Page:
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Not to be confused with Luminaria (vigil fire).
A typical luminaria display in
A luminaria is a small light or lantern (commonly a candle set in some sand inside a paper bag) which is of significance among New WorldHispanics at Christmas time. These luminarias are often called luminarias, and to some extent have replaced the older tradition of the luminaria vigil fire with which they became confused.
Traditional Christmas Eve luminarias are made from brown paper bags weighted down with sand and illuminated from within by a lit candle. These are typically arranged in rows to create large and elaborate displays. The hope among Roman Catholics is that the lights will guide the spirit of the Christ child to one's home.
In recent times they are seen more as a secular decoration, akin to Christmas lights. Strings of artificial luminarias, with plastic bags illuminated by small light bulbs and connected by an electrical cord, are also available, and are common in the American Southwest, where they are typically displayed throughout the year-end holiday season. These are beginning to gain popularity in other parts of the United States.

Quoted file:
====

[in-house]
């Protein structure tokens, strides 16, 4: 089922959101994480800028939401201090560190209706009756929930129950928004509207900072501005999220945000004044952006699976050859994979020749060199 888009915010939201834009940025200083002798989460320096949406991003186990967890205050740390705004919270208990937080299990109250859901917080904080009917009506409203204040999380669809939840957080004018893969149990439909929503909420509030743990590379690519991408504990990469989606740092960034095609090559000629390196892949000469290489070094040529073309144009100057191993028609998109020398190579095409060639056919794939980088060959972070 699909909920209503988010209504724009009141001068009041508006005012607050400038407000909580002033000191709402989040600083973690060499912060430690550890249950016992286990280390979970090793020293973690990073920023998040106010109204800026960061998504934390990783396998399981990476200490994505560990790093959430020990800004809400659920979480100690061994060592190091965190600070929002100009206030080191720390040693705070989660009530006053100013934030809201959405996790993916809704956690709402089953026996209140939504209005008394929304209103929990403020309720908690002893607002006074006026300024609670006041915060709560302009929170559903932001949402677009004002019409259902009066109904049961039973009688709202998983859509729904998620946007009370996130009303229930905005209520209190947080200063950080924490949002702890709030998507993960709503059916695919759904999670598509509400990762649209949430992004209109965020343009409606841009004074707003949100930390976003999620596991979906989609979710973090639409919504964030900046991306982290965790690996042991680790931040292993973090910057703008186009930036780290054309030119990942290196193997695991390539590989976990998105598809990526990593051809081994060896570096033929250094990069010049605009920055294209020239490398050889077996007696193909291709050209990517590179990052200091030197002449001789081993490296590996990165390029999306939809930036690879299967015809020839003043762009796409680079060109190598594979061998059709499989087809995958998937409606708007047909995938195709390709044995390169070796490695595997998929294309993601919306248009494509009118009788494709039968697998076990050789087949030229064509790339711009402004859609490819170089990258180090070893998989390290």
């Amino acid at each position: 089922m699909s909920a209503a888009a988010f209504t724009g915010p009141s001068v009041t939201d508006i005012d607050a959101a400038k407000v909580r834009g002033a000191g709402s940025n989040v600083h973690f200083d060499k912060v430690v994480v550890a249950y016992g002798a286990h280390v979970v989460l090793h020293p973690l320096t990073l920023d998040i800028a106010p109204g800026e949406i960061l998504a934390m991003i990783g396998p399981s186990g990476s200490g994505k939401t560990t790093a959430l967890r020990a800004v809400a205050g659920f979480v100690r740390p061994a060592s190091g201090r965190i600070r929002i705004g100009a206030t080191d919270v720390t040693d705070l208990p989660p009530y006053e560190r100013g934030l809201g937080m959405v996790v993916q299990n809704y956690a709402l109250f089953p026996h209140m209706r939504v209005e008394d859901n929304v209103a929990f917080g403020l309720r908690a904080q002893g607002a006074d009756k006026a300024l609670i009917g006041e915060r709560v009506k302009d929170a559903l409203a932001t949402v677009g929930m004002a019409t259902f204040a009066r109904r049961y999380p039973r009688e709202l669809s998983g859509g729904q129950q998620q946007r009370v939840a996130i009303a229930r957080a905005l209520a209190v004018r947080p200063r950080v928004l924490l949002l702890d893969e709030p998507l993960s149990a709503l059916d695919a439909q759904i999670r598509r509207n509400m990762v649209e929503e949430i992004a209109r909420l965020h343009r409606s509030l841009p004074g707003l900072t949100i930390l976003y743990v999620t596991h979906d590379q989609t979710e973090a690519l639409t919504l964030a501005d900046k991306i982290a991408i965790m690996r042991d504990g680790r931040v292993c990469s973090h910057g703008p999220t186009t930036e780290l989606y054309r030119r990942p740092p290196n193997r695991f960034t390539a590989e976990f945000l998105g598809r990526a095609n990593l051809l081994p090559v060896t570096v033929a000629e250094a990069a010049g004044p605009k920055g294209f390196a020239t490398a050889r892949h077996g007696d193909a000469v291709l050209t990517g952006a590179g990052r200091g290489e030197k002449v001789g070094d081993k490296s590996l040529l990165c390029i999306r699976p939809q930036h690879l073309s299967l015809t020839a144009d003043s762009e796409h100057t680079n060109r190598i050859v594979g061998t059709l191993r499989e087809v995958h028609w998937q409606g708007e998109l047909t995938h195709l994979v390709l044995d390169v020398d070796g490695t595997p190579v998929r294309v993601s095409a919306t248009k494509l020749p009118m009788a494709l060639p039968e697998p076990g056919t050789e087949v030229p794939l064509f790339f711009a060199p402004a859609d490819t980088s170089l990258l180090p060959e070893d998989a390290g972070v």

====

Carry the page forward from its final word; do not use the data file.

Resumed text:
In some Southwestern states, such as Arizona, Texas as well as
In West Valley City, Utah, luminarias are used to light the path during the Walk with Santa held the first Monday of December every year. The display features over 300 luminarias.
The American Cancer Society's Relay for Life fundraising events which are held all over the
After the 2008 city hall shooting in Kirkwood, Missouri, residents lined the streets with luminarias to honor the victims of the shooting.
And here's an interesting article about the correct spelling of Luminaria. http://blogs.fredericksburg.com/theredpen/2012/05/23/one-luminaria-many-luminarias/